Here Are 20 Unnecessary Hip-Hop Beefs That Never Should’ve Happened
Hip-hop beef is as American as apple pie. MCs have been trading barbs for decades, beginning with one of the earliest beefs on record: the Roxanne Wars in 1984. A teenaged Roxanne Shanté and producer Marley Marl dropped "Roxanne's Revenge," a diss track aimed at U.T.F.O. The feud exploded throughout the rap community, with several other rappers jumping in with their own contributions.
Obliterating each other on wax quickly became engrained in the culture. Then the Bridge Wars popped off between MC Shan and KRS-One in 1985. MC Shan and Marley Marl released "The Bridge," a track that definitively stated hip-hop originated in Queensbridge. KRS-One and Boogie Down Productions responded with "South Bronx" the following year, claiming hip-hop started at 1520 Sedgwick Ave. in the Bronx. The beef ultimately ended in 1987, with Boogie Down Productions' release of "The Bridge Is Over." LL COOL J and Kool Moe Dee also sparred in the 1980s, as did Salt-N-Pepa, Slick Rick and Doug E. Fresh.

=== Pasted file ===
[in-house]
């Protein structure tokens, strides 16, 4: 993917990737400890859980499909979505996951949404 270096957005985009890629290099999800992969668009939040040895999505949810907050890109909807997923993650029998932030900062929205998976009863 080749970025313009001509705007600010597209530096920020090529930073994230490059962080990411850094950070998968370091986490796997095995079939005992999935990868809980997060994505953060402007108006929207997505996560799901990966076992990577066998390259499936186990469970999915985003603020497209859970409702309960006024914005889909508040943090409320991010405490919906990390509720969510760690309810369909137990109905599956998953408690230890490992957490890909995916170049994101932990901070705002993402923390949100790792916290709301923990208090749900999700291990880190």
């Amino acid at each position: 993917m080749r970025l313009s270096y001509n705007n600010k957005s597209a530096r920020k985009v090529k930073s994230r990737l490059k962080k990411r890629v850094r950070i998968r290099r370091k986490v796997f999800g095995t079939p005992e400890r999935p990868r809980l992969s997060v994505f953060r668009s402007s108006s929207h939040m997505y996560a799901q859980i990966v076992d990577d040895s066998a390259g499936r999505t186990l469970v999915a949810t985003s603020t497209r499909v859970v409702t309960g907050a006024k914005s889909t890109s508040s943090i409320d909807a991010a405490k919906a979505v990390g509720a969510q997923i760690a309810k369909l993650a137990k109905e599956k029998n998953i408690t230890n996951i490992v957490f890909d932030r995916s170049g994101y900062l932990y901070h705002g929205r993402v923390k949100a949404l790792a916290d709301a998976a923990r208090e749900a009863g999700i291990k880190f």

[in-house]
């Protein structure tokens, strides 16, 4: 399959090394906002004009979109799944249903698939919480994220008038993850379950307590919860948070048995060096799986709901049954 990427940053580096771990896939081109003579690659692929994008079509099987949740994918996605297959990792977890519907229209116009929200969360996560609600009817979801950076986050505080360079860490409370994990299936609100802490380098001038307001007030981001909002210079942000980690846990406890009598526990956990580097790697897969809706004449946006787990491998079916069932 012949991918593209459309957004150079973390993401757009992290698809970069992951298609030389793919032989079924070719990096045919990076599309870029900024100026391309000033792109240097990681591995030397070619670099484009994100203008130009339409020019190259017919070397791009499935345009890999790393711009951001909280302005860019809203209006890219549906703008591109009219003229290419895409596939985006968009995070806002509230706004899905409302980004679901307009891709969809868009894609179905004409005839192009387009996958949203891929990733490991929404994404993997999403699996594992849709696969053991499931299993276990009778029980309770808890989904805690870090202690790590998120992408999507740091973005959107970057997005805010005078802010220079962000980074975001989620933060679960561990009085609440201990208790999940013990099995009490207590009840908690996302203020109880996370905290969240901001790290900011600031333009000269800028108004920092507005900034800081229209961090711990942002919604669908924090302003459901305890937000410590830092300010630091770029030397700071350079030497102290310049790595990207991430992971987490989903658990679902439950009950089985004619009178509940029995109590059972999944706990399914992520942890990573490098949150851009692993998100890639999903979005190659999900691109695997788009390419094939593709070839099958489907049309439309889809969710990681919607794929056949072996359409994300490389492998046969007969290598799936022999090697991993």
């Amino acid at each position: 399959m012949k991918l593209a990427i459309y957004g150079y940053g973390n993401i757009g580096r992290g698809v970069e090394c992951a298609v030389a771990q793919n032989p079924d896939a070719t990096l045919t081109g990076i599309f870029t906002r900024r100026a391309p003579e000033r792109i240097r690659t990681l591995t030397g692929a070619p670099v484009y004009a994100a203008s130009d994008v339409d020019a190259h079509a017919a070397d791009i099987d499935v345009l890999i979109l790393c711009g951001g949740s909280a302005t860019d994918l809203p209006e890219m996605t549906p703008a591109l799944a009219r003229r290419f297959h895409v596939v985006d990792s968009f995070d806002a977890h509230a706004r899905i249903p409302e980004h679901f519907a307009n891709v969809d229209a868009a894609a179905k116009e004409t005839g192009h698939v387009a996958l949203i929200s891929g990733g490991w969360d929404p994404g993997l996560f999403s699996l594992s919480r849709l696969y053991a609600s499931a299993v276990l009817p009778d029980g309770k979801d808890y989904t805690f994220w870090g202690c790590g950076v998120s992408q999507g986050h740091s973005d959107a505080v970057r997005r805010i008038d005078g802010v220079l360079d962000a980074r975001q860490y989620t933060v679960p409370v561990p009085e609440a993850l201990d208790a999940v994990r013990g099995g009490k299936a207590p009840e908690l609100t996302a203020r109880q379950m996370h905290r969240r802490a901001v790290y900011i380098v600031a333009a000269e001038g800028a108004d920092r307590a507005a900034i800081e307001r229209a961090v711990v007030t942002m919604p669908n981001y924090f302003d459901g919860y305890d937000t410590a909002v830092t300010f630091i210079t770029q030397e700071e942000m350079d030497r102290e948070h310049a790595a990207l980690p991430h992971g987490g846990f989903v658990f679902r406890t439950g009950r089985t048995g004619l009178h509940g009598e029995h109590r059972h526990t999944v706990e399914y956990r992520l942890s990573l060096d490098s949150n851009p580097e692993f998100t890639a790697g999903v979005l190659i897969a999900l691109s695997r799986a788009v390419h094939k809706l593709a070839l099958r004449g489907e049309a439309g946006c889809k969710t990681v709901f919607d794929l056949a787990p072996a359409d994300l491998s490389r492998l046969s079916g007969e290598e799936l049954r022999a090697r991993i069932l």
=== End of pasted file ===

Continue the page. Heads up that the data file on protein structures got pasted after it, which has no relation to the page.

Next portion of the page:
Now, there's no shortage of rap feuds that have managed to keep fans entertained. Aside from more serious feuds like the tragic East Coast-West Coast rivalry that resulted in the deaths of Tupac Shakur and The Notorious B.I.G., most spats are amicably resolved over time. After all, this is hip-hop, and trading venomous bars is par for the course. As part of XXL's ongoing celebration of 50 years of hip-hop, take a look at 20 more modern-day beefs that probably never should've happened—from Jim Jones and Pusha T to Azealia Banks and, well, everybody.